What does it mean to design and document your system?

When we talk about designing and documenting the system, we are talking about establishing the processes that will become the backbone of the Quality System, the processes that will fulfill the requirements of the standard. I suggest establishing teams for each section of the standard. These teams are made up of employees and managers that will be responsible for a particular process.

For example, purchasing staff would make up a team that will establish the process for meeting the purchasing requirements of the standard. Groups of 3 to 7 people work well for a team; the team size should be kept to a minimum but be appropriate for the size and complexity of the department. The approach this team will take is to evaluate the current process against the requirements of the standard. If you have performed a Gap Analysis, that information would be used for this step.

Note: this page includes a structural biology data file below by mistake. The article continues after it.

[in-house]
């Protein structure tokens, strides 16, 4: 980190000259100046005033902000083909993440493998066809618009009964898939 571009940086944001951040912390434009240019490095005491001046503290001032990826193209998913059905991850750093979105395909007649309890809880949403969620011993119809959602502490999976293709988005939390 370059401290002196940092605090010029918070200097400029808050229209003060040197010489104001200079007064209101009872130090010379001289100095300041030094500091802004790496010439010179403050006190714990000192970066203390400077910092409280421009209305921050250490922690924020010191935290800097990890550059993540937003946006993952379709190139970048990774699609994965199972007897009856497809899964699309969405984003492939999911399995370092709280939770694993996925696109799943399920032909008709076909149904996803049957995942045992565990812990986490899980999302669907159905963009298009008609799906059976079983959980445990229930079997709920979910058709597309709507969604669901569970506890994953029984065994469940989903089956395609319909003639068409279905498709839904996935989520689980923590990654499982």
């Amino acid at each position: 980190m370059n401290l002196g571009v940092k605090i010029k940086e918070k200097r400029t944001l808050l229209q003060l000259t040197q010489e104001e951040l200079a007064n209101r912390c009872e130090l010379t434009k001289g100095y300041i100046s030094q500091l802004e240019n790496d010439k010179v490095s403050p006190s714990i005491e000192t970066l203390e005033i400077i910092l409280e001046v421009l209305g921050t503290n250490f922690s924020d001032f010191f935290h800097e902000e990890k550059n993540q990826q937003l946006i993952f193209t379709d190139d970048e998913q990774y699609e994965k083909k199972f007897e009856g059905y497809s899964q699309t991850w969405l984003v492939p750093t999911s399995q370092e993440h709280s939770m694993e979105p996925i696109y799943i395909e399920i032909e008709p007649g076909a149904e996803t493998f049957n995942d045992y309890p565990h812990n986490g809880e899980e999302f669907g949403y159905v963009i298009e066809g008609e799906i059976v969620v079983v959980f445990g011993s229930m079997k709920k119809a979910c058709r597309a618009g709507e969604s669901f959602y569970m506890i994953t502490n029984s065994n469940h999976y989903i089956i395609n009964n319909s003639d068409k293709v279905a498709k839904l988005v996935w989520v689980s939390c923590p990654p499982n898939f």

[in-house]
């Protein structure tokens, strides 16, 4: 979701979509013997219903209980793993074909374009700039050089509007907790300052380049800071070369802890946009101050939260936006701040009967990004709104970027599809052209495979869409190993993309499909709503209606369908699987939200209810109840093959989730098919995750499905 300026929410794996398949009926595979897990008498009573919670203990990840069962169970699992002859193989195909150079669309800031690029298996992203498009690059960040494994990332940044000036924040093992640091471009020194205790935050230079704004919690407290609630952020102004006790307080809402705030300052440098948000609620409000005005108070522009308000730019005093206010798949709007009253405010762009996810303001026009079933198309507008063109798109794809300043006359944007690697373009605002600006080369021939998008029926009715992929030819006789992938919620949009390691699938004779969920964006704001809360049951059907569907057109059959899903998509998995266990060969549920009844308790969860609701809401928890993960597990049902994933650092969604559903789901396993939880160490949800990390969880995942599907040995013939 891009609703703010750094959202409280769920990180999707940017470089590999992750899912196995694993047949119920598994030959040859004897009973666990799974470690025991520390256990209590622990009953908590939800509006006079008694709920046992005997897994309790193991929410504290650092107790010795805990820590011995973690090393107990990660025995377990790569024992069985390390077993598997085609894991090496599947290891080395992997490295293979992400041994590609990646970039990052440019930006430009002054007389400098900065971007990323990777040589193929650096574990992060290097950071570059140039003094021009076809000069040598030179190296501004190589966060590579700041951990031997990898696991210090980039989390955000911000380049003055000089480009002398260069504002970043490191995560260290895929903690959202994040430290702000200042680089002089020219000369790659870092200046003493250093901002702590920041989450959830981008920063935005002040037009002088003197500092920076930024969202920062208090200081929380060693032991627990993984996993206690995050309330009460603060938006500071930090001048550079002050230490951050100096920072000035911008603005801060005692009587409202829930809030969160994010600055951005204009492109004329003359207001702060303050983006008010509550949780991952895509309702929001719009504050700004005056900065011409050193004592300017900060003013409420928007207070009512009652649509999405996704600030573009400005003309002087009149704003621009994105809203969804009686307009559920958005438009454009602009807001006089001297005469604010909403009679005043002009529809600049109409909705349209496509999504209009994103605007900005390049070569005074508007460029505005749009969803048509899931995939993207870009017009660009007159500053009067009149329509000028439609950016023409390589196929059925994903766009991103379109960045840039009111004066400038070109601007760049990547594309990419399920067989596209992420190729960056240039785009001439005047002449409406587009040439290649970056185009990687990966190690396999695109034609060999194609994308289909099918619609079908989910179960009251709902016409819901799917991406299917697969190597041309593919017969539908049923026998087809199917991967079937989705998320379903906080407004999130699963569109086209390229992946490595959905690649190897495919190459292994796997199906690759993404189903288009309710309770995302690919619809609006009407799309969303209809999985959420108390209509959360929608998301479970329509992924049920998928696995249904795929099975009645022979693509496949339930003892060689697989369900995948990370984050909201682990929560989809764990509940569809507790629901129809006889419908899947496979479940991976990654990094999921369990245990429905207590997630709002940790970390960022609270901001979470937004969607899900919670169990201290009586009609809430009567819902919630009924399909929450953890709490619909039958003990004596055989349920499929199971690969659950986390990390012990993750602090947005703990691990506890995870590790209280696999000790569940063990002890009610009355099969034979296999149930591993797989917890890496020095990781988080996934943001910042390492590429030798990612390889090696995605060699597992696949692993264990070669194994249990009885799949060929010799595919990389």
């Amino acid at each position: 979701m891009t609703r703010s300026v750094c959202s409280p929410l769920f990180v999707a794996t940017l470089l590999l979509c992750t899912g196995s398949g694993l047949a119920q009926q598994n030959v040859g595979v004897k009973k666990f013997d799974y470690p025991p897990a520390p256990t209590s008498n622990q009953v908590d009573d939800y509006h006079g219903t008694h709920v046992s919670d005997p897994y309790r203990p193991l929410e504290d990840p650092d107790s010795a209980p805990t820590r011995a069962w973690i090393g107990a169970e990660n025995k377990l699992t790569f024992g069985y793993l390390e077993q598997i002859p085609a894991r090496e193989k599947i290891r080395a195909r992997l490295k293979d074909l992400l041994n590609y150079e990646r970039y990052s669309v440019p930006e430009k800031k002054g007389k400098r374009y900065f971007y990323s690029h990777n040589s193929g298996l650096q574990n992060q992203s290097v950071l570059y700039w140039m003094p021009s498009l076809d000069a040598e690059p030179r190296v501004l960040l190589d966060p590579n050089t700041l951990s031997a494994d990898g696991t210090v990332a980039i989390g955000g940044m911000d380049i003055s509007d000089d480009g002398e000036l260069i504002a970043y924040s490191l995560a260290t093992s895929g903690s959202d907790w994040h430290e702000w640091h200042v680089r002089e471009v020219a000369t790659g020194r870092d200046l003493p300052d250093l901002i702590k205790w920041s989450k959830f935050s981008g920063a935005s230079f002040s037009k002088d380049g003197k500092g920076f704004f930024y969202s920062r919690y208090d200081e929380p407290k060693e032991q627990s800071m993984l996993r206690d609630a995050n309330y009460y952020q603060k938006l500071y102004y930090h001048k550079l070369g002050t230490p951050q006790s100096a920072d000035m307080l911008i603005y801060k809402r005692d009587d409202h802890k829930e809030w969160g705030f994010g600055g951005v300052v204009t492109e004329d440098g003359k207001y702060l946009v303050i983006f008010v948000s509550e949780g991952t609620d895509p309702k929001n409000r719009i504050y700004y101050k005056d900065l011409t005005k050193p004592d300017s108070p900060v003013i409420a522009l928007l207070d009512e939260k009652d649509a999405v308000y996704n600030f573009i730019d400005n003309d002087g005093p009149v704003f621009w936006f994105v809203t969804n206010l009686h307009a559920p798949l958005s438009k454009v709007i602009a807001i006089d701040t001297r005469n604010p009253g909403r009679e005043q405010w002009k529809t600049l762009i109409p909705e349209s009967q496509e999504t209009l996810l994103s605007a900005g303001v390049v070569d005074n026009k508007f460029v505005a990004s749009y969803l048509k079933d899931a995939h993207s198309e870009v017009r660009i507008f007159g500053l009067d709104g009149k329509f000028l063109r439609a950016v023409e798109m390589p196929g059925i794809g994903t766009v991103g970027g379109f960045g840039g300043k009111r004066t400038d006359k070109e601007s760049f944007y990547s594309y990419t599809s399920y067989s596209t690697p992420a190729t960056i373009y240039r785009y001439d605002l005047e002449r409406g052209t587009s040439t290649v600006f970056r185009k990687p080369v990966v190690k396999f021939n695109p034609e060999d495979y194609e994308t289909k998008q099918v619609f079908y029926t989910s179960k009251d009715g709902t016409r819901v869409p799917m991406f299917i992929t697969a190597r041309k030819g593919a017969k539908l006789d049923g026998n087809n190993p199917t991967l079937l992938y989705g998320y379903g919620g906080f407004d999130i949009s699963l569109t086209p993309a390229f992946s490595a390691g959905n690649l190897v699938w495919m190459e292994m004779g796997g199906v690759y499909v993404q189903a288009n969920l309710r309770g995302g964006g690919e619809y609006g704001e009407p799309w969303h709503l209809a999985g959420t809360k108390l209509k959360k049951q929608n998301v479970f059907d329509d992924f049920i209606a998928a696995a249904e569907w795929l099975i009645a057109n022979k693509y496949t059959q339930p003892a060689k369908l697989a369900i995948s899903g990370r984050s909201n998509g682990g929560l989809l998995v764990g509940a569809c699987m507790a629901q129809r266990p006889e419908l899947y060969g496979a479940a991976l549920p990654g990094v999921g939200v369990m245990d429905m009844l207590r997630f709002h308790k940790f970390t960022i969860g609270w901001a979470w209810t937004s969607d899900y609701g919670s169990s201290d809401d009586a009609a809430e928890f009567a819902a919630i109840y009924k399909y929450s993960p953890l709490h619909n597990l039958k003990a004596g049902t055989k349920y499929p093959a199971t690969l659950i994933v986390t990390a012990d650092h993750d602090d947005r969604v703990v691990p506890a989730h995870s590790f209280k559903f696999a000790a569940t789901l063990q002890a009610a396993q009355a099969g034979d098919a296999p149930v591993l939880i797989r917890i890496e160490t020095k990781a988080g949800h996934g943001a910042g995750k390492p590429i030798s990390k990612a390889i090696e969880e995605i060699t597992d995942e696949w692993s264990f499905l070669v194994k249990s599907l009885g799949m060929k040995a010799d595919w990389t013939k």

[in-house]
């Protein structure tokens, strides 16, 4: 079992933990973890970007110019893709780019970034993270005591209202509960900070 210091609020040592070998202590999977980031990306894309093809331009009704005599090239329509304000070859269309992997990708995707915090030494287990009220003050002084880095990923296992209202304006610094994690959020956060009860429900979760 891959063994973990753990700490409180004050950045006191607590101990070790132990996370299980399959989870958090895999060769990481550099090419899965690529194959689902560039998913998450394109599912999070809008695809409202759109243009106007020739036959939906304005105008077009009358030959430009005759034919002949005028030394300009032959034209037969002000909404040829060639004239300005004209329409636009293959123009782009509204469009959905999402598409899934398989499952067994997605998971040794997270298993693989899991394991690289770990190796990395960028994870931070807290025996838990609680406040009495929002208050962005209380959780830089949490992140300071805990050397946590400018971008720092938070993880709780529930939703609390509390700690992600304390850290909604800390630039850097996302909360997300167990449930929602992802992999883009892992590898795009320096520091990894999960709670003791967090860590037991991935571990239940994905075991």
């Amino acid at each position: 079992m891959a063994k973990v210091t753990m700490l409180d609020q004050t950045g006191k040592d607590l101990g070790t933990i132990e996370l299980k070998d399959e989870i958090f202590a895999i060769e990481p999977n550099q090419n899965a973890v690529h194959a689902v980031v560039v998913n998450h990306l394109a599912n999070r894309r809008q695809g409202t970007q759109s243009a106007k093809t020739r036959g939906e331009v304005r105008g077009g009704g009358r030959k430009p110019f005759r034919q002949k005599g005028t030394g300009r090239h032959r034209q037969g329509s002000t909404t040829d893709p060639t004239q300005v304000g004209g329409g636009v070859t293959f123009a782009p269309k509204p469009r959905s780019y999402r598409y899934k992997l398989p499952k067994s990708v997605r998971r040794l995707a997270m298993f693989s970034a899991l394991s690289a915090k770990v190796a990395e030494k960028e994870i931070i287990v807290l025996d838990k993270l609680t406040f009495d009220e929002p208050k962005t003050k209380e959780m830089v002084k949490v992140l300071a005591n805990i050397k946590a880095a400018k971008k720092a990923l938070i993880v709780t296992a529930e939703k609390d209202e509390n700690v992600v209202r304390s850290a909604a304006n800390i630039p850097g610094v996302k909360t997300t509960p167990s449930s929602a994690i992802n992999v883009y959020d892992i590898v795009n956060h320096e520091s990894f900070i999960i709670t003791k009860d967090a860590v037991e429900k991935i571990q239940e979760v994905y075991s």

Once the team identifies what ISO 9001 requirements are not being met by the current process, they will identify how the process will be changed to address the requirements. Flow charting, interviewing employees and brainstorming ideas can all be used to come up with a new proposed process.

Another useful tool are the procedures from The 9000 Store. These procedures provide an example process and guidance for the team to use. Instead of starting from a blank slate, the team can review the procedure, compare it to the current process, modify the process to meet the standard and edit the procedure.

Once the team has a procedure prepared, they submit that to the ISO Steering team for approval. This gives the project a centralized review process so one group can see all the procedures and make sure that they will work well together.

The 9000 Store has procedures available, as well as a Quality Manual to help you get off to a great start on your ISO 9001 Quality Management System.

The Procedures, Quality Manual and Forms are available as a package.

 

ISO 9001 All in One Package

advertisement